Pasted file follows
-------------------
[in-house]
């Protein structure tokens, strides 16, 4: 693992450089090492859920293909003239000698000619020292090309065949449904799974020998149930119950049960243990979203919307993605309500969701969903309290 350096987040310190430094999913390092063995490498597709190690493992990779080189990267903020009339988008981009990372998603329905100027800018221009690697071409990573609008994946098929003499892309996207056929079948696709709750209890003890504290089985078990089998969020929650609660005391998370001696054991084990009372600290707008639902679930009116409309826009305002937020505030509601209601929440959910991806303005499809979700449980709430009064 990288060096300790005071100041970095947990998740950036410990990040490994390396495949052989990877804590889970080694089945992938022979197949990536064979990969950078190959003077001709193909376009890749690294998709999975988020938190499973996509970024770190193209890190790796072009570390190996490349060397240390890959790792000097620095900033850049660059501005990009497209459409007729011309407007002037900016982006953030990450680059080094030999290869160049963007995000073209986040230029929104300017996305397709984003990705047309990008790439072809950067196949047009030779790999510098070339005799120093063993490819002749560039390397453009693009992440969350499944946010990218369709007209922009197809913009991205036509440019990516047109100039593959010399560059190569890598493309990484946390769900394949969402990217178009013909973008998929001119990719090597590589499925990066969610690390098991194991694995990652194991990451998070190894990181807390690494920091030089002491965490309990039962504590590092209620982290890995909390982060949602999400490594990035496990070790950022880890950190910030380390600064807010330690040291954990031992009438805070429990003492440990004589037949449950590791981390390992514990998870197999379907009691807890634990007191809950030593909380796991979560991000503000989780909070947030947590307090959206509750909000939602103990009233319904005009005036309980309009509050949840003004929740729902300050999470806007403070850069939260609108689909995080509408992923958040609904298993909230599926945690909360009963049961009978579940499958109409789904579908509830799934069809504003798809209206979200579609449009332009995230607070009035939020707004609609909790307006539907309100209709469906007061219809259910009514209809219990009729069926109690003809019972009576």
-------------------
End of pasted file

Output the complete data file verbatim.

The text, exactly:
[in-house]
């Protein structure tokens, strides 16, 4: 693992450089090492859920293909003239000698000619020292090309065949449904799974020998149930119950049960243990979203919307993605309500969701969903309290 350096987040310190430094999913390092063995490498597709190690493992990779080189990267903020009339988008981009990372998603329905100027800018221009690697071409990573609008994946098929003499892309996207056929079948696709709750209890003890504290089985078990089998969020929650609660005391998370001696054991084990009372600290707008639902679930009116409309826009305002937020505030509601209601929440959910991806303005499809979700449980709430009064 990288060096300790005071100041970095947990998740950036410990990040490994390396495949052989990877804590889970080694089945992938022979197949990536064979990969950078190959003077001709193909376009890749690294998709999975988020938190499973996509970024770190193209890190790796072009570390190996490349060397240390890959790792000097620095900033850049660059501005990009497209459409007729011309407007002037900016982006953030990450680059080094030999290869160049963007995000073209986040230029929104300017996305397709984003990705047309990008790439072809950067196949047009030779790999510098070339005799120093063993490819002749560039390397453009693009992440969350499944946010990218369709007209922009197809913009991205036509440019990516047109100039593959010399560059190569890598493309990484946390769900394949969402990217178009013909973008998929001119990719090597590589499925990066969610690390098991194991694995990652194991990451998070190894990181807390690494920091030089002491965490309990039962504590590092209620982290890995909390982060949602999400490594990035496990070790950022880890950190910030380390600064807010330690040291954990031992009438805070429990003492440990004589037949449950590791981390390992514990998870197999379907009691807890634990007191809950030593909380796991979560991000503000989780909070947030947590307090959206509750909000939602103990009233319904005009005036309980309009509050949840003004929740729902300050999470806007403070850069939260609108689909995080509408992923958040609904298993909230599926945690909360009963049961009978579940499958109409789904579908509830799934069809504003798809209206979200579609449009332009995230607070009035939020707004609609909790307006539907309100209709469906007061219809259910009514209809219990009729069926109690003809019972009576």